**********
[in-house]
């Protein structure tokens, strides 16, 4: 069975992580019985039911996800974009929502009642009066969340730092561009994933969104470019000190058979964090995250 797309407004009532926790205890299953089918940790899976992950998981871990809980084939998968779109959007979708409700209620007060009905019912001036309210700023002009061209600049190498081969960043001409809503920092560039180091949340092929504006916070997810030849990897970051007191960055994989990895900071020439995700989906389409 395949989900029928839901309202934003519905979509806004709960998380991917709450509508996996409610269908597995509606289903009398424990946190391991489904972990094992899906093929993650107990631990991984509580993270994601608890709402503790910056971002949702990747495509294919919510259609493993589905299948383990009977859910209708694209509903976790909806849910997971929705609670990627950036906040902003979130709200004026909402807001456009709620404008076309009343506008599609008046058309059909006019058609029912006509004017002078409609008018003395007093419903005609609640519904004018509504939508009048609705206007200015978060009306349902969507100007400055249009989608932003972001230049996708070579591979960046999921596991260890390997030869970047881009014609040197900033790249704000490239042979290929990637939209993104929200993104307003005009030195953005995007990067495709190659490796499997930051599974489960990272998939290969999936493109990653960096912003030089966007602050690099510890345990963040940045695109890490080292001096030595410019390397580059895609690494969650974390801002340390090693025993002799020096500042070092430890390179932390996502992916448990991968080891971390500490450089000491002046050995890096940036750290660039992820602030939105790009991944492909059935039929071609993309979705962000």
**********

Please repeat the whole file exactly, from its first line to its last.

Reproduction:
[in-house]
């Protein structure tokens, strides 16, 4: 069975992580019985039911996800974009929502009642009066969340730092561009994933969104470019000190058979964090995250 797309407004009532926790205890299953089918940790899976992950998981871990809980084939998968779109959007979708409700209620007060009905019912001036309210700023002009061209600049190498081969960043001409809503920092560039180091949340092929504006916070997810030849990897970051007191960055994989990895900071020439995700989906389409 395949989900029928839901309202934003519905979509806004709960998380991917709450509508996996409610269908597995509606289903009398424990946190391991489904972990094992899906093929993650107990631990991984509580993270994601608890709402503790910056971002949702990747495509294919919510259609493993589905299948383990009977859910209708694209509903976790909806849910997971929705609670990627950036906040902003979130709200004026909402807001456009709620404008076309009343506008599609008046058309059909006019058609029912006509004017002078409609008018003395007093419903005609609640519904004018509504939508009048609705206007200015978060009306349902969507100007400055249009989608932003972001230049996708070579591979960046999921596991260890390997030869970047881009014609040197900033790249704000490239042979290929990637939209993104929200993104307003005009030195953005995007990067495709190659490796499997930051599974489960990272998939290969999936493109990653960096912003030089966007602050690099510890345990963040940045695109890490080292001096030595410019390397580059895609690494969650974390801002340390090693025993002799020096500042070092430890390179932390996502992916448990991968080891971390500490450089000491002046050995890096940036750290660039992820602030939105790009991944492909059935039929071609993309979705962000």